The Quick and the Read: Six Super-Short Crime Novels

Sometimes I want to immerse myself in a 400-page thriller; others I pine for a pocket-sized paperback that can be devoured in a single sitting. And while nearly all crime fiction once fit that description—from Georges Simenon and James M. Cain to Mickey Spillane and Jean-Patrick Manchette—these days, short crime novels are the fugitive kind.

Jonathan Ames’ unrelenting, 112-page You Were Never Really Here (2018) recently reminded us brevity is a virtue, especially when it comes to vice. But when I looked for modern crime novels with 160 or fewer pages that had received starred Booklist reviews, I could count them on two hands even if a few fingers had been hacked off. (Bear in mind, our searchable database only goes back to 1991.)

The books below are ordered from shortest to longest. I’ve kept my annotations appropriately curt, but follow the links to read full Booklist reviews. And please share your favorite short books in the comments!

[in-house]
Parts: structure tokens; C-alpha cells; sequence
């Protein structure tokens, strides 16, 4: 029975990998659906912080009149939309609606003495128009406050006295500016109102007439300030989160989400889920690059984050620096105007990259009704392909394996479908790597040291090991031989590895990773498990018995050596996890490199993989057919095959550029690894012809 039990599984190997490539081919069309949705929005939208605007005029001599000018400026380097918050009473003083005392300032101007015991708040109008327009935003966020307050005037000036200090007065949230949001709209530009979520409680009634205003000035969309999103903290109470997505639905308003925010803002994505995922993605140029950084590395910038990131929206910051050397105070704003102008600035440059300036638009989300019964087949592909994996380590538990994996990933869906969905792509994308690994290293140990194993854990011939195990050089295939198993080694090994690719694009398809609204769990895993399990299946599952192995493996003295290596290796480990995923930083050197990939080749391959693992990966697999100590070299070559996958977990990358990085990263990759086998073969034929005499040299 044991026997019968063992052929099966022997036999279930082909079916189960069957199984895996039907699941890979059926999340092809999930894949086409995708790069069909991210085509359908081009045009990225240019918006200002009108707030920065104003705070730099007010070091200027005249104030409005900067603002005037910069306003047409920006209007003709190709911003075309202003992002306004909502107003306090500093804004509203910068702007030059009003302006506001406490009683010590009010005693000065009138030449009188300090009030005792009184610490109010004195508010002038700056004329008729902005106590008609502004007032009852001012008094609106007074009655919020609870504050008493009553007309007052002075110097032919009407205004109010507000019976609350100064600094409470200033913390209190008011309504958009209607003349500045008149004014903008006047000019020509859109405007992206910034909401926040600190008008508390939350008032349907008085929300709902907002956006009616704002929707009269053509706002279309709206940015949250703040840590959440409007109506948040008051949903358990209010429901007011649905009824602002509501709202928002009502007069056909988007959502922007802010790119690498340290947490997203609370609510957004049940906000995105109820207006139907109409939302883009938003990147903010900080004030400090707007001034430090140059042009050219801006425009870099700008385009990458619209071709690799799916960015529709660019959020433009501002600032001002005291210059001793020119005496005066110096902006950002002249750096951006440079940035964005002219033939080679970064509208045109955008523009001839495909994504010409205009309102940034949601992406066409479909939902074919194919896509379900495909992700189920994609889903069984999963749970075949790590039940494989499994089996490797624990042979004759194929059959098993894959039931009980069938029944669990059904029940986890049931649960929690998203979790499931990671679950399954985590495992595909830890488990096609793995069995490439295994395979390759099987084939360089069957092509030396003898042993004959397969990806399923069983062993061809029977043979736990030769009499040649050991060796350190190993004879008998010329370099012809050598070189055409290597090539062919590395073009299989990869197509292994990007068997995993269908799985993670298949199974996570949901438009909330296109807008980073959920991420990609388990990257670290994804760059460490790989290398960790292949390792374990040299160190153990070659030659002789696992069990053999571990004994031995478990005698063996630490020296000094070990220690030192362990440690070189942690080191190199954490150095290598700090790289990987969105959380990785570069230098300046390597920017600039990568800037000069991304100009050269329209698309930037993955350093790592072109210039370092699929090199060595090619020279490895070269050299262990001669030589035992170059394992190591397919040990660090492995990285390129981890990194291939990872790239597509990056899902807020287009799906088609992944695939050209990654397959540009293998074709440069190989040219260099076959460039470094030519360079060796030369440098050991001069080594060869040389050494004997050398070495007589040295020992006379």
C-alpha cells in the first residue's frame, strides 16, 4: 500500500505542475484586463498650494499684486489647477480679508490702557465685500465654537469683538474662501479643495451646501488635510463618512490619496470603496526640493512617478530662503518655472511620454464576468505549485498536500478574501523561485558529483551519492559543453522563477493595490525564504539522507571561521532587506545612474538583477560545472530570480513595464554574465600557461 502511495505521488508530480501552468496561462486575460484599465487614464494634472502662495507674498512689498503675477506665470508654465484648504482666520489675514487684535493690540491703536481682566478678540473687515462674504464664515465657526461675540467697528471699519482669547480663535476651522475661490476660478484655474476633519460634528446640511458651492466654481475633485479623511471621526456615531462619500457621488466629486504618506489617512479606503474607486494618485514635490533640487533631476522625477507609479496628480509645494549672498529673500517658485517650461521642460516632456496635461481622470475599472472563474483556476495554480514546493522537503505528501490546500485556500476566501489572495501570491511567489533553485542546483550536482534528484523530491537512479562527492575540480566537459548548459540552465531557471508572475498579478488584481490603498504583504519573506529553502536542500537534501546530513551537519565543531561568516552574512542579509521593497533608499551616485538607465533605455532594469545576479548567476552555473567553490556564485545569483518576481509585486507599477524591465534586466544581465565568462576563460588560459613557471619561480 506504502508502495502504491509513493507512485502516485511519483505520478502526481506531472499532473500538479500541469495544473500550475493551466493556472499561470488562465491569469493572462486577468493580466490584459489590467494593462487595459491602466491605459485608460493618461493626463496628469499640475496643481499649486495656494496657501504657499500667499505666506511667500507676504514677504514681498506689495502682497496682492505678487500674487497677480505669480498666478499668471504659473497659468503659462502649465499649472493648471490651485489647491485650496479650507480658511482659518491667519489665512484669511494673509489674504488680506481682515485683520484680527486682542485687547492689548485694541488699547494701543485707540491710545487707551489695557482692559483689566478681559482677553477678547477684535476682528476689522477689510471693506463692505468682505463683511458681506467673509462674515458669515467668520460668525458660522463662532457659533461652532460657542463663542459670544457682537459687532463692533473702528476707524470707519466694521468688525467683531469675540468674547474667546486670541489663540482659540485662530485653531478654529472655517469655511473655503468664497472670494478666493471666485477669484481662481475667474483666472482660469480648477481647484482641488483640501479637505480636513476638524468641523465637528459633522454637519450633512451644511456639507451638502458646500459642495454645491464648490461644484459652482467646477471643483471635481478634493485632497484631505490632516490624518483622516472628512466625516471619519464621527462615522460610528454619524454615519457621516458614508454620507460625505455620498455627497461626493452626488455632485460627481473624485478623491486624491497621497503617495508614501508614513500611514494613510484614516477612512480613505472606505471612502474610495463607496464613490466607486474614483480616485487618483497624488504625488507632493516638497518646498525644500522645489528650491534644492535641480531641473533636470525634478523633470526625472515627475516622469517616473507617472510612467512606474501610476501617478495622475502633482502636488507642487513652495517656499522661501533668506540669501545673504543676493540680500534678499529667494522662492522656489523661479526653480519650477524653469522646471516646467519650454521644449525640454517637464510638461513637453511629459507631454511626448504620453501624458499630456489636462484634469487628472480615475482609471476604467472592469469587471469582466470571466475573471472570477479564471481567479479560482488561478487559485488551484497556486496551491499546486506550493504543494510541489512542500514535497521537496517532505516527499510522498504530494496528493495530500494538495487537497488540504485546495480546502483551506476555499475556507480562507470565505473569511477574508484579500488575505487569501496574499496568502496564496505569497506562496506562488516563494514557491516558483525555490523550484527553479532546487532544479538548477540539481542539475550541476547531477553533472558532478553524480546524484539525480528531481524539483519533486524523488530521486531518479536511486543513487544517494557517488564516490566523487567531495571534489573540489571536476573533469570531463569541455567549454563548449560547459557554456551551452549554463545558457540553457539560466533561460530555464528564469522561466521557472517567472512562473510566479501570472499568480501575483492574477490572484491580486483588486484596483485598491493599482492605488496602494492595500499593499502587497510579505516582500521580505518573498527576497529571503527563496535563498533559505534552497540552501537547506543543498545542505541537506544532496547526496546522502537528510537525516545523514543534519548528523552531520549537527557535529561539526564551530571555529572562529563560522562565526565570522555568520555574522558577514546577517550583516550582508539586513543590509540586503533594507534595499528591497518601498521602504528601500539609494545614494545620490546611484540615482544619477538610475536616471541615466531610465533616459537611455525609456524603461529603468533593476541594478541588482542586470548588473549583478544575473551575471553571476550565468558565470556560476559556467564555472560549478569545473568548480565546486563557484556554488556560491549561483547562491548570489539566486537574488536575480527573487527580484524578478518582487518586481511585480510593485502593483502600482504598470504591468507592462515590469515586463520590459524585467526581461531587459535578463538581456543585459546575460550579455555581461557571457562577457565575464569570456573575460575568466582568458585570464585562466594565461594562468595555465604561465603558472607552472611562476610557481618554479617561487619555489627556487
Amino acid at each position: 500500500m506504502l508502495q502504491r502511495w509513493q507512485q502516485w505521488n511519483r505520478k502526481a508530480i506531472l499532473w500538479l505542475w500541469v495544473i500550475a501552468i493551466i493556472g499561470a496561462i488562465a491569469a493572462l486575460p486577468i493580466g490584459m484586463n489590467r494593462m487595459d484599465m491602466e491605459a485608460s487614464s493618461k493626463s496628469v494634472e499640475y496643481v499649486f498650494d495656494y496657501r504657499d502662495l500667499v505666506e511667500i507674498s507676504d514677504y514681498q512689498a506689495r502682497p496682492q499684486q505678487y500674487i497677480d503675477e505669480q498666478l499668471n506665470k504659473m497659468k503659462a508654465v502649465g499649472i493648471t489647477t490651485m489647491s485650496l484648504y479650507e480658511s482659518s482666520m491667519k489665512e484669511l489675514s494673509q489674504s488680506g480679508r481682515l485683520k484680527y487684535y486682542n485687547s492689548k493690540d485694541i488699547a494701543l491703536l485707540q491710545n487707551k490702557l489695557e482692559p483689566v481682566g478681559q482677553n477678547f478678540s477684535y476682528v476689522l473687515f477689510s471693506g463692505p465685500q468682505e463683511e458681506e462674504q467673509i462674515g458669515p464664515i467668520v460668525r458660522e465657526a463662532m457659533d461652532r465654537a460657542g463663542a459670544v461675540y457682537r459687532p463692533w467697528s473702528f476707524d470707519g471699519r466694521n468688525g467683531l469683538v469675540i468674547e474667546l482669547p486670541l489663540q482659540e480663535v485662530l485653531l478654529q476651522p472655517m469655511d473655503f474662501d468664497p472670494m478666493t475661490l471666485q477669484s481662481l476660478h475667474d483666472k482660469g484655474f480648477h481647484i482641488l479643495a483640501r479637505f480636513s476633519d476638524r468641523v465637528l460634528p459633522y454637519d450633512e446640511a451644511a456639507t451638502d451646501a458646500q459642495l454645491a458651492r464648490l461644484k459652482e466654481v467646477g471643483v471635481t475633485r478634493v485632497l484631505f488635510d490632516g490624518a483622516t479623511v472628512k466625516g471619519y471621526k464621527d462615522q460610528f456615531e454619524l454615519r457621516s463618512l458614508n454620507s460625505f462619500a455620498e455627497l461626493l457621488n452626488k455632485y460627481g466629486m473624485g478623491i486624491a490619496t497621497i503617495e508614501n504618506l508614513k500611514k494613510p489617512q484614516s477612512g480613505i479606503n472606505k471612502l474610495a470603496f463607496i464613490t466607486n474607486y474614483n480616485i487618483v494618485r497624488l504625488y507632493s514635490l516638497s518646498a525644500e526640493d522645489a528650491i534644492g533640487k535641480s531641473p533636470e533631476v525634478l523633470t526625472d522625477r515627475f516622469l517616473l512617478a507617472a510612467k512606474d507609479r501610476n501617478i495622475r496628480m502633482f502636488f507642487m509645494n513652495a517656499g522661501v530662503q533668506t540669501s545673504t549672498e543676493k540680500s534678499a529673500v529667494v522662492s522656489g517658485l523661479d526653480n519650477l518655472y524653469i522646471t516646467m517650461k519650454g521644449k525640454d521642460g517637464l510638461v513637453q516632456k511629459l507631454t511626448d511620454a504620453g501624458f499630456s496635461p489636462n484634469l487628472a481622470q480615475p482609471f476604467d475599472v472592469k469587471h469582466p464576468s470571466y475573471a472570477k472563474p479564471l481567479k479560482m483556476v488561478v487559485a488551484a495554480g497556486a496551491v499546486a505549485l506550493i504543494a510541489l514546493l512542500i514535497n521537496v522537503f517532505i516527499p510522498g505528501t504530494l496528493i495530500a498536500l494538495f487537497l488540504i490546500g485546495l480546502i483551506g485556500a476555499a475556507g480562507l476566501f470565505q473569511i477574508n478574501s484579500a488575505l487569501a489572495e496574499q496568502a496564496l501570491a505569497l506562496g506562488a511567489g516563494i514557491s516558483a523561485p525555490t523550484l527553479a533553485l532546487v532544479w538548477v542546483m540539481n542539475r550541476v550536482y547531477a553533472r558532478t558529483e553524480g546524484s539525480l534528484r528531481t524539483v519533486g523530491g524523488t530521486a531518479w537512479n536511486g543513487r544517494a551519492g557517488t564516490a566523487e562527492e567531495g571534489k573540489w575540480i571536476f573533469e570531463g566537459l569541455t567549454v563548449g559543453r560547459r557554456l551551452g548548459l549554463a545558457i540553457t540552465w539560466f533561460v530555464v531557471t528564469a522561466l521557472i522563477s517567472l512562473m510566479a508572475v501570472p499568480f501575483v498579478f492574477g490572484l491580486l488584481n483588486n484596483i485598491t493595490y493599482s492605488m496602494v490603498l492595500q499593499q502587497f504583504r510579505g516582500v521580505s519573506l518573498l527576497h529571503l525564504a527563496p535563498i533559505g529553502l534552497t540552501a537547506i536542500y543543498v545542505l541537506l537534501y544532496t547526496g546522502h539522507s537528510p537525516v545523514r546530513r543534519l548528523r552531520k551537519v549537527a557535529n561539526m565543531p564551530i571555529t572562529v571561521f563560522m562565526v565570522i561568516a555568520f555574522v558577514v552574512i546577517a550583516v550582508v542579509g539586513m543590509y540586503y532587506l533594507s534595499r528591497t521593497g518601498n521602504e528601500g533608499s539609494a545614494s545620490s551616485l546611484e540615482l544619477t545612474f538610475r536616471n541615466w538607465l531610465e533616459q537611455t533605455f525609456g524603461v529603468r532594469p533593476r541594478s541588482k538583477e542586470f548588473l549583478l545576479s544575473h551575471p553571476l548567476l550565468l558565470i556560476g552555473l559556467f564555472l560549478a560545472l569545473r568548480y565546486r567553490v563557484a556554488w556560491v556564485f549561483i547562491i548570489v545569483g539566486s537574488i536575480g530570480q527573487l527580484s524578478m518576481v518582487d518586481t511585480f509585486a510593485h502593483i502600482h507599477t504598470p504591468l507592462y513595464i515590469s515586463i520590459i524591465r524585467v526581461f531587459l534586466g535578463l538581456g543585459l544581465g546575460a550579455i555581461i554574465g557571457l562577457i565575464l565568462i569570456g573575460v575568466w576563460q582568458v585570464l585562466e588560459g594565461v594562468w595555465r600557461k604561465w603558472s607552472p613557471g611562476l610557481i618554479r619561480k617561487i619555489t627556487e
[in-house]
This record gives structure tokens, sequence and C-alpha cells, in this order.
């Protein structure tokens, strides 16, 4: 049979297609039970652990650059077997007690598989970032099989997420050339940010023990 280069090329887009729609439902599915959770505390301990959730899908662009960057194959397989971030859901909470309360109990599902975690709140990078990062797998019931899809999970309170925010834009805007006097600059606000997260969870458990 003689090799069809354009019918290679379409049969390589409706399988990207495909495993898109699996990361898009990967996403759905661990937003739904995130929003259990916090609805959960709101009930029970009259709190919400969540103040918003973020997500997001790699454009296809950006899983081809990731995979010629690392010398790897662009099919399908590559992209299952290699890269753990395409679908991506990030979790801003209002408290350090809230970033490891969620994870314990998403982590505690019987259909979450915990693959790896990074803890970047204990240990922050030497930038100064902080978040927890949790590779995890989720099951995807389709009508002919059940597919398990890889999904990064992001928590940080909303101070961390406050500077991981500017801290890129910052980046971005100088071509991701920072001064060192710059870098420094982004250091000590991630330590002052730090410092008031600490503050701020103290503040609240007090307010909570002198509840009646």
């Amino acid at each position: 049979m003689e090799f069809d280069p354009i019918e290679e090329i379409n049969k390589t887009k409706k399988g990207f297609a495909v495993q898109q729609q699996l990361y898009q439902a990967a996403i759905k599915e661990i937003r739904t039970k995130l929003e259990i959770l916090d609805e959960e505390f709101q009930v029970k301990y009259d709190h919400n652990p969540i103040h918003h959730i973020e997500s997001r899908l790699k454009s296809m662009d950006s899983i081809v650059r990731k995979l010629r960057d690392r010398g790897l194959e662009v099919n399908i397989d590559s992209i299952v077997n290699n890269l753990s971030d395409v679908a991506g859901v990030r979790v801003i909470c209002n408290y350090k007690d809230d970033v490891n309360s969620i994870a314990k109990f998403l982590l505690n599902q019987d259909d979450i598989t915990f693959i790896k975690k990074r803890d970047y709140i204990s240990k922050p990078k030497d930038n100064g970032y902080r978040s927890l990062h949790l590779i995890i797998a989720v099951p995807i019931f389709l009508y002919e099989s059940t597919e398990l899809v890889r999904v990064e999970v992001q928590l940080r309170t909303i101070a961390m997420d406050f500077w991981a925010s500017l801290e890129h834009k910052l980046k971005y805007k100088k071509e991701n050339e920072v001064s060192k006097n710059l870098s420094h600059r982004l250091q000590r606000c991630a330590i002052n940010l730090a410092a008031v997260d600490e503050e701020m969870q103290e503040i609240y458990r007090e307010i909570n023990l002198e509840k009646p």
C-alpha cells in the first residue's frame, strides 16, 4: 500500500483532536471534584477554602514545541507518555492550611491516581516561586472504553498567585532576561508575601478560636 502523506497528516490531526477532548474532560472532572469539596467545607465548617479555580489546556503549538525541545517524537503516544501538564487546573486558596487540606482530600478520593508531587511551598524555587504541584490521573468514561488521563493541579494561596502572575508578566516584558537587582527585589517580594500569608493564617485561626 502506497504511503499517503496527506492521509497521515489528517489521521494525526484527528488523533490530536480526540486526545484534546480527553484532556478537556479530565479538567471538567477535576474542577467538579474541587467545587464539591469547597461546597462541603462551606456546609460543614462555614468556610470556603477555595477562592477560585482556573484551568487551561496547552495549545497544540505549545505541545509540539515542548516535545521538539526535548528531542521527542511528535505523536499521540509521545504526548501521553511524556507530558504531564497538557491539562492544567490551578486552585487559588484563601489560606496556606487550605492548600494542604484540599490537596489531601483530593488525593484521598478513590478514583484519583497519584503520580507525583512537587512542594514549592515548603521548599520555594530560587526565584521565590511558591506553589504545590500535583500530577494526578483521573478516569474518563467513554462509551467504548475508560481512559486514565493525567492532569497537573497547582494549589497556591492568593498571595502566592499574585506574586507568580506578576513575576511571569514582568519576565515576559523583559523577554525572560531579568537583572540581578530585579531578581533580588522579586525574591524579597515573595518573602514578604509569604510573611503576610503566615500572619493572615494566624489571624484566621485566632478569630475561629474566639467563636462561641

How Many Miles to Babylon, by Doris Gercke (1991; 103 pages)

Blue Velvet meets The Blue Angel (well, not exactly, but it’s a twisted, Teutonic bucolic) in this overlooked German police procedural starring an opinionated Hamburger.

 

The Club of Angels, by Luis Fernando Verissimo and translated by Margaret Jull Costa (2008; 135 pages)

Ten gastronomes eat ten last suppers in this Agatha Christie-inspired novel that Daniel Kraus says is “morbidly enthralling, like socially acceptable snuff film.”

 

Dust Devils, by James Reasoner (2007; 152 pages)

Angry, abandoned Okie Toby seeks revenge on his mom, so he seduces her. But is it her? And what next? Archetypal redneck noir from a cult-favorite author.

 

Night Train, by Martin Amis (1998; 160 pages)

Amis sports an American accent as a foulmouthed, politically incorrect female cop investigates the apparent suicide of her golden-girl friend. This genre nightmare could be your dream come true.

 

Drive, by James Sallis (2005; 160 pages)

Short-novel master Sallis (see also Driven and Salt River) gives us a noir about a guy named Driver who just wants to, you know, drive. Life won’t let him, natch.

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About the Author:

Keir Graff is Executive Editor of Booklist Publications and the author of six books. His most recent is the middle-grade novel, The Phantom Tower (2018). Follow him on Twitter at @Booklist_Keir.

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